Home As Idea Lab: David Baker

Adventures in Urbanity

Every home is a kind of idea laboratory, though its experimental nature may only develop gradually — as dry rot in the master bath makes you (I mean me…) think about upgrading the tile backsplash, or when the refrigerator dies and prompts you (me again) to start shopping for a more energy-efficient model. But time and the desire to experiment, or at least improve, speeds up for an innovative architect like David Baker. Known for his award-winning, sustainably conceived communities  in the San Francisco Bay Area, he’s now in the fourth home he has designed for himself. He’s in good company: Frank Lloyd Wright designed at least three for himself (though Taliesin East and West probably count as more than two) and ranch house popularizer Cliff May did five. I just toured David’s

latest home, a compact urban row house that preserves historical details on the  street front, and found it full of lessons for how to be as space- and resource-efficient as possible. Take the kitchen. It occupies one

wall of the main living-dining space on the second floor. There’s an extra-deep

stainless steel sink and drainboard unit; dishwasher drawers and refrigerator are under the counter; and one storage cabinet is on wheels so it can roll out to

double as a table when needed. The kitchen wall can be closed off with shoji

panels while still preserving access. The hide and seek aspect turns it into a kind of stage. And the suspended bike? David’s a cyclist so he uses the vertical space

in this lofty room for storage — I think of it as sculpture on pulleys. Other details

are equally inventive: niches in the shower/bathroom hold different sized soap and shampoo containers, even a vase. Rainwater — for use in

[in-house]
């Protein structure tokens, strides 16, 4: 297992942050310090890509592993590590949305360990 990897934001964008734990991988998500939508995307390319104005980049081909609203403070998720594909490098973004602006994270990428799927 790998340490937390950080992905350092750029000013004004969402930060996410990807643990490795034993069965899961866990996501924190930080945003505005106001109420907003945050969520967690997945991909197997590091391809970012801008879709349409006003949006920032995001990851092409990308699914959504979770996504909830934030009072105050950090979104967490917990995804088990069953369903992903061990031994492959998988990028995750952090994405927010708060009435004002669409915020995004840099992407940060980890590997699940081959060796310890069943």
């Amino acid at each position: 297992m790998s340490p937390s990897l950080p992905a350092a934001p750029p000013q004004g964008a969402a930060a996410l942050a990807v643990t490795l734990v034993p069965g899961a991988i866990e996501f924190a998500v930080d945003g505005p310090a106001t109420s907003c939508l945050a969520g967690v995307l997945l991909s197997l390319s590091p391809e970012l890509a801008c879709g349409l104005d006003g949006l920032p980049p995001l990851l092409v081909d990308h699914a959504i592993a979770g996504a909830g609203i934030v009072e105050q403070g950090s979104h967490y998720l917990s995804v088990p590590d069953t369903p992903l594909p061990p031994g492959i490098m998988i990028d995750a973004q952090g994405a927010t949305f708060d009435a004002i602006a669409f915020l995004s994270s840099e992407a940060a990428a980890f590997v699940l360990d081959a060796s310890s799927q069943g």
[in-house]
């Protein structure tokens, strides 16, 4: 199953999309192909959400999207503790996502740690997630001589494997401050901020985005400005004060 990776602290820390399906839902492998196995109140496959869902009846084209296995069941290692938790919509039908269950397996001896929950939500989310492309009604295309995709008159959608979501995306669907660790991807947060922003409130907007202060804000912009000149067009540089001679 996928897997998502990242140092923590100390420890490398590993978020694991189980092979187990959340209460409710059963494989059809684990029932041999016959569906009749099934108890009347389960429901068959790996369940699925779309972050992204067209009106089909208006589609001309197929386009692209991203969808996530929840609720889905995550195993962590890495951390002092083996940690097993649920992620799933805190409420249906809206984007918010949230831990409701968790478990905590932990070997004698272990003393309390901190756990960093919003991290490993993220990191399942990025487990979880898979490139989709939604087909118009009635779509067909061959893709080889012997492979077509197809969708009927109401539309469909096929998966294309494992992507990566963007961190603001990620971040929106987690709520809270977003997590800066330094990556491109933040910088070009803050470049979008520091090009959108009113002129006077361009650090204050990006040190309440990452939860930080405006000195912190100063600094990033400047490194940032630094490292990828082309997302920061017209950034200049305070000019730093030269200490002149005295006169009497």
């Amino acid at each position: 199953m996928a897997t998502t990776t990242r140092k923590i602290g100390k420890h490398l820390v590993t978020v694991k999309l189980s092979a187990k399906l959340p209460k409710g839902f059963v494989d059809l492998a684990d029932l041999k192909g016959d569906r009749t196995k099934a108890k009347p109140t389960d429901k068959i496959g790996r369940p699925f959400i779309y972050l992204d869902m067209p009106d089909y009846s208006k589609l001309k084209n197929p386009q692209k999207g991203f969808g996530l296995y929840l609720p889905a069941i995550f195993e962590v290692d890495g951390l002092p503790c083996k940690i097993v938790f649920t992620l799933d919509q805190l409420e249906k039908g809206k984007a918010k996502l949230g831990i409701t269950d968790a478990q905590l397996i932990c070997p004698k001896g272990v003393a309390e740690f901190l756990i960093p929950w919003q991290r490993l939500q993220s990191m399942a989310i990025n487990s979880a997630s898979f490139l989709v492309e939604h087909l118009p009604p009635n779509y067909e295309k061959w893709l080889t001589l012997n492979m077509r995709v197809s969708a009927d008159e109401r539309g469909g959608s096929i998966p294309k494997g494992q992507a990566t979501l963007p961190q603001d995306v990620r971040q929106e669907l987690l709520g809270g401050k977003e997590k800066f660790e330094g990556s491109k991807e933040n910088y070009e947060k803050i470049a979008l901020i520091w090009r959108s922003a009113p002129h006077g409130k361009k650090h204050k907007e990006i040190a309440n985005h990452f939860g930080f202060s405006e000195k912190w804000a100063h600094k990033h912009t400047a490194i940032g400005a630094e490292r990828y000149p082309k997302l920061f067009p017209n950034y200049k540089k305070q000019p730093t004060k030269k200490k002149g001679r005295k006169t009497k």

watering the garden — is collected from the roof in modular tanks called Rainwater HOGs. And there’s a 2.0 kilowatt solar photovoltaic collection array on the roof. Finally, the front door is sandblasted glass for

privacy but with a novel twist: it’s transparent at the bottom, adding a little surprise to the street — and reinforcing the idea that this a design with legs! (Photos courtesy David Baker Architect.)

 Hunting and Gathering

David’s house is a sort of three dimensional design library. Here are a few more ideas to add to your own reference section.

Dining alcove instead of a dining roomPlan 508-2, by Nicholas Lee.

Extended hearth for seating and display. Plan 496-17, by Leon Meyer.

Pass-through from kitchen to living area. Plan 454-12, by Sarah Susanka.

Soffit over windows as bookshelf. Plan 547-1, by Prairie Wind Architecture.

A famous line uttered by the pickpocket in the film Casablanca comes to mind: “Vultures, vultures — everywhere!” Design is the same — but in this case you are encouraged to make ideas your own.


2 responses to “Home As Idea Lab: David Baker

  1. J’aime vraiment votre blog, j’ai vraiment aimé cet article

  2. We need more two generational/family homes that accomodate elderly needs so baby boomers can take care of their parents in style while encouraging independence. So, walk out basements with level front walks from door to the mailbox, handicap accessible design built in for the main floor with boomers living in a walk out that is almost fully exposed / OR/ an l shaped home that accomodates general lot sizes with main ranch or two story home with breezeway/garage that attaches a two bedroom garden home syle plan. NO stairs for elderly. NO hallways in their home and wide or no hallways in main home for their visits. a bonus area above ranch or within two bedroom garden plan for accomodating live in health care.

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